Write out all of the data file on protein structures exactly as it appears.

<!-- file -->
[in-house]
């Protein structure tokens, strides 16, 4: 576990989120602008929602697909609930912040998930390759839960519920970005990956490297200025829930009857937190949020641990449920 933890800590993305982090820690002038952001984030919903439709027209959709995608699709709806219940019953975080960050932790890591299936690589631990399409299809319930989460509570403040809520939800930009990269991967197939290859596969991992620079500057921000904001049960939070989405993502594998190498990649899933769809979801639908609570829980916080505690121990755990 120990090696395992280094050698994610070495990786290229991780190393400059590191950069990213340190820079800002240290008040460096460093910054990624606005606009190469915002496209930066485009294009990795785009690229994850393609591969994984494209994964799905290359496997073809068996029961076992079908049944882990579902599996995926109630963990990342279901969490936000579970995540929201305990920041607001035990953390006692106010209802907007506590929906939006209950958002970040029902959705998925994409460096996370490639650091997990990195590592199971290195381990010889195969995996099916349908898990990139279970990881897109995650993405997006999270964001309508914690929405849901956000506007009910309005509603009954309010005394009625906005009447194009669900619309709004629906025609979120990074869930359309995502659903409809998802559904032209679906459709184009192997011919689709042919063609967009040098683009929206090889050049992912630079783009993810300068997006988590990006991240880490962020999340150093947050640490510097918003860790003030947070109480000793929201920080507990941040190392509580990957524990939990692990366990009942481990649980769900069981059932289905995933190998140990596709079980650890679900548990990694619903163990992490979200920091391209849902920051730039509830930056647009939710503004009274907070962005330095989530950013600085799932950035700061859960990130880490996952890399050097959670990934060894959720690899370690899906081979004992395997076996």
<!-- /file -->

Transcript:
[in-house]
């Protein structure tokens, strides 16, 4: 576990989120602008929602697909609930912040998930390759839960519920970005990956490297200025829930009857937190949020641990449920 933890800590993305982090820690002038952001984030919903439709027209959709995608699709709806219940019953975080960050932790890591299936690589631990399409299809319930989460509570403040809520939800930009990269991967197939290859596969991992620079500057921000904001049960939070989405993502594998190498990649899933769809979801639908609570829980916080505690121990755990 120990090696395992280094050698994610070495990786290229991780190393400059590191950069990213340190820079800002240290008040460096460093910054990624606005606009190469915002496209930066485009294009990795785009690229994850393609591969994984494209994964799905290359496997073809068996029961076992079908049944882990579902599996995926109630963990990342279901969490936000579970995540929201305990920041607001035990953390006692106010209802907007506590929906939006209950958002970040029902959705998925994409460096996370490639650091997990990195590592199971290195381990010889195969995996099916349908898990990139279970990881897109995650993405997006999270964001309508914690929405849901956000506007009910309005509603009954309010005394009625906005009447194009669900619309709004629906025609979120990074869930359309995502659903409809998802559904032209679906459709184009192997011919689709042919063609967009040098683009929206090889050049992912630079783009993810300068997006988590990006991240880490962020999340150093947050640490510097918003860790003030947070109480000793929201920080507990941040190392509580990957524990939990692990366990009942481990649980769900069981059932289905995933190998140990596709079980650890679900548990990694619903163990992490979200920091391209849902920051730039509830930056647009939710503004009274907070962005330095989530950013600085799932950035700061859960990130880490996952890399050097959670990934060894959720690899370690899906081979004992395997076996």